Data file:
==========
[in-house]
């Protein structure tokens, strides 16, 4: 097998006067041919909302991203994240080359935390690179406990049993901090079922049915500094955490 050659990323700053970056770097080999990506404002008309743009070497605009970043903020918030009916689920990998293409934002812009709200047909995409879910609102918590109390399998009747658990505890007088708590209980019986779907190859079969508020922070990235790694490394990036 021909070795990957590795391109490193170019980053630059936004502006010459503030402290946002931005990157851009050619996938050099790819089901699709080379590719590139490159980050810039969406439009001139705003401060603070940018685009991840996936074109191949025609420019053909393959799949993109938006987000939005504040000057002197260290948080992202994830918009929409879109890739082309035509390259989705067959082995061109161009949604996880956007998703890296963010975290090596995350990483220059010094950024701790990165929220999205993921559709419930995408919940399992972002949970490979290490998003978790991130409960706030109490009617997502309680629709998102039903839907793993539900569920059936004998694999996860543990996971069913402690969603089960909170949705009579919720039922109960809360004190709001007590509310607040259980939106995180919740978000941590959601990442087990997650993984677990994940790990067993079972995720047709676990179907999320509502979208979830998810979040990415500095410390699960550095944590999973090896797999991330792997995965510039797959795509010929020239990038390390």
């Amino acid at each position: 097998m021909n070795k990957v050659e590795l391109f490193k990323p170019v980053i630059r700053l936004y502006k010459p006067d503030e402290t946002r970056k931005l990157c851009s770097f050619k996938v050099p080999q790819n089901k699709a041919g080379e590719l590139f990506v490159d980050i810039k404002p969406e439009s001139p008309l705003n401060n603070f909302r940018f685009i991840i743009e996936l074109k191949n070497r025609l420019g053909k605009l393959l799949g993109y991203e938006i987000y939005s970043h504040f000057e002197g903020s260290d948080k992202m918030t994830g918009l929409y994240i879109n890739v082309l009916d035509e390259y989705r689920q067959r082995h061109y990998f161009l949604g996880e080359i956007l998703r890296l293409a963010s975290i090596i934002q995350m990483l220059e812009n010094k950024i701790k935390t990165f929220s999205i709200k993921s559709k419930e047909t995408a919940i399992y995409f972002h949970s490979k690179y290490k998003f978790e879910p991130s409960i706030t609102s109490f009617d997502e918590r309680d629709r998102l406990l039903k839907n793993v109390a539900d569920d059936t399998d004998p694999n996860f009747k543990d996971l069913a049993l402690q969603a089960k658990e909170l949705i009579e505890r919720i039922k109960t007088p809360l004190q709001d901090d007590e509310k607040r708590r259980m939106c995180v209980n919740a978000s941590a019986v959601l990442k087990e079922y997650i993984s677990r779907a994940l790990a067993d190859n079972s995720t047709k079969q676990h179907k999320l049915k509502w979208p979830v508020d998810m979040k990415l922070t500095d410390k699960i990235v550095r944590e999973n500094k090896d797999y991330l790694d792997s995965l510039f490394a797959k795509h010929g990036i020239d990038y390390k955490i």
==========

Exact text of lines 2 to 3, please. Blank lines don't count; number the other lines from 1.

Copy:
């Protein structure tokens, strides 16, 4: 097998006067041919909302991203994240080359935390690179406990049993901090079922049915500094955490 050659990323700053970056770097080999990506404002008309743009070497605009970043903020918030009916689920990998293409934002812009709200047909995409879910609102918590109390399998009747658990505890007088708590209980019986779907190859079969508020922070990235790694490394990036 021909070795990957590795391109490193170019980053630059936004502006010459503030402290946002931005990157851009050619996938050099790819089901699709080379590719590139490159980050810039969406439009001139705003401060603070940018685009991840996936074109191949025609420019053909393959799949993109938006987000939005504040000057002197260290948080992202994830918009929409879109890739082309035509390259989705067959082995061109161009949604996880956007998703890296963010975290090596995350990483220059010094950024701790990165929220999205993921559709419930995408919940399992972002949970490979290490998003978790991130409960706030109490009617997502309680629709998102039903839907793993539900569920059936004998694999996860543990996971069913402690969603089960909170949705009579919720039922109960809360004190709001007590509310607040259980939106995180919740978000941590959601990442087990997650993984677990994940790990067993079972995720047709676990179907999320509502979208979830998810979040990415500095410390699960550095944590999973090896797999991330792997995965510039797959795509010929020239990038390390």
């Amino acid at each position: 097998m021909n070795k990957v050659e590795l391109f490193k990323p170019v980053i630059r700053l936004y502006k010459p006067d503030e402290t946002r970056k931005l990157c851009s770097f050619k996938v050099p080999q790819n089901k699709a041919g080379e590719l590139f990506v490159d980050i810039k404002p969406e439009s001139p008309l705003n401060n603070f909302r940018f685009i991840i743009e996936l074109k191949n070497r025609l420019g053909k605009l393959l799949g993109y991203e938006i987000y939005s970043h504040f000057e002197g903020s260290d948080k992202m918030t994830g918009l929409y994240i879109n890739v082309l009916d035509e390259y989705r689920q067959r082995h061109y990998f161009l949604g996880e080359i956007l998703r890296l293409a963010s975290i090596i934002q995350m990483l220059e812009n010094k950024i701790k935390t990165f929220s999205i709200k993921s559709k419930e047909t995408a919940i399992y995409f972002h949970s490979k690179y290490k998003f978790e879910p991130s409960i706030t609102s109490f009617d997502e918590r309680d629709r998102l406990l039903k839907n793993v109390a539900d569920d059936t399998d004998p694999n996860f009747k543990d996971l069913a049993l402690q969603a089960k658990e909170l949705i009579e505890r919720i039922k109960t007088p809360l004190q709001d901090d007590e509310k607040r708590r259980m939106c995180v209980n919740a978000s941590a019986v959601l990442k087990e079922y997650i993984s677990r779907a994940l790990a067993d190859n079972s995720t047709k079969q676990h179907k999320l049915k509502w979208p979830v508020d998810m979040k990415l922070t500095d410390k699960i990235v550095r944590e999973n500094k090896d797999y991330l790694d792997s995965l510039f490394a797959k795509h010929g990036i020239d990038y390390k955490i």